Miss. Cigarette Tax Increase a Miss

Proposal has little support

Published in CSP Daily News

JACKSON, Miss. -- If Mississippi lawmakers propose a cigarette tax increase for the 2006 legislative session, state House and Senate members said the issue likely would not fare better than its doomed counterpart did last year, reported the Hattiesburg (Miss.) American.

Despite unforeseen financial challenges ushered in with Hurricane Katrina, a proposal to tap extra cash from such a tax increase enjoys little support among legislators, and none from the governor, said the report.

It'll come up, but I don't think it'll get out [image-nocss] of committee, said State Senator Tom King (R), who supported the tax last year as a member of the Senate Finance Committee. There may be public support for more revenue, but I think [the Legislature's] feelings will be the same as far as a cigarette tax goes, he told the newspaper.

Leading the fight against such a tax is Governor Haley Barbour, whose opposition to new taxes helped defeat the 50-cent-a-pack proposal that passed the state House last year and failed in the Senate, the report said. The governor had promised to veto the bill if it reached his desk. Barbour spokesperson Pete Smith said the governor's stand has not changed.

Last year's 50-cent tax passed the House after members rejected the original $1-a-pack levy. The original proposal also included a 10% increase in taxes on cigars and smokeless tobacco products.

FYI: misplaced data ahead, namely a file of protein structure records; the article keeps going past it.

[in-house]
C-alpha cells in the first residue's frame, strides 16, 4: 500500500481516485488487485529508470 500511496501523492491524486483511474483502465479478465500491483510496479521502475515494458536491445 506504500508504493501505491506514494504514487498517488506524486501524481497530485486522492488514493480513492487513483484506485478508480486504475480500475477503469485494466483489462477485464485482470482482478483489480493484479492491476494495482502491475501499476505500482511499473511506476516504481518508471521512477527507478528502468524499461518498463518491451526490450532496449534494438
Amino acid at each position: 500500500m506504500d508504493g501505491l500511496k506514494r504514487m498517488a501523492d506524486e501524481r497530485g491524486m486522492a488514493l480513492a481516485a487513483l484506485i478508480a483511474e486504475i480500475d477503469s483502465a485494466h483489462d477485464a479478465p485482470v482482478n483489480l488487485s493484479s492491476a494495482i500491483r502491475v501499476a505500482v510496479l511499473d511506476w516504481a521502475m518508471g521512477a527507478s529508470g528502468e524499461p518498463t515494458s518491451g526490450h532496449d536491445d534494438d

Mississippi, which has not increased its 18 cents-a-pack cigarette tax since 1985, has the fifth-lowest tax on tobacco products in the nationwell below the national median of 69.5 cents-a-pack for cigarettes, the report said.

State lawmakers in favor of the tax had hoped to use the additional revenue last year to shore up public education and Medicaid funding.

Mississippi's share of the $29 billion Katrina aid package might diminish momentum to find new revenue sources, said State Representative Percy Watson (D), chairman of the tax-writing House Ways & Means Committee. It might make the tax more difficult to pass, since we've got more money in our budget now than we anticipated, said Watson, who supported the 2005 measure.

Watson said some opponents of the failed cigarette tax feared Mississippi tobacco retailers would suffer as smokers crossed the state line to buy less expensive cigarettes in Alabama and Tennessee.

An added incentive to the tax was that it would have the favorable result of discouraging smoking, Watson said. But some say higher cigarette prices won't prompt adults to quit and instead will simply cause financial stress. Teresa Smith, manager of Smokey's Discount Tobacco in Hattiesburg and Petal, said she fears an increased cigarette tax would hurt people on fixed incomes. Our elderly are affected mostly by it, because their first stop is the tobacco store to buy cigarettes for the month before they even buy groceries, Smith told the paper.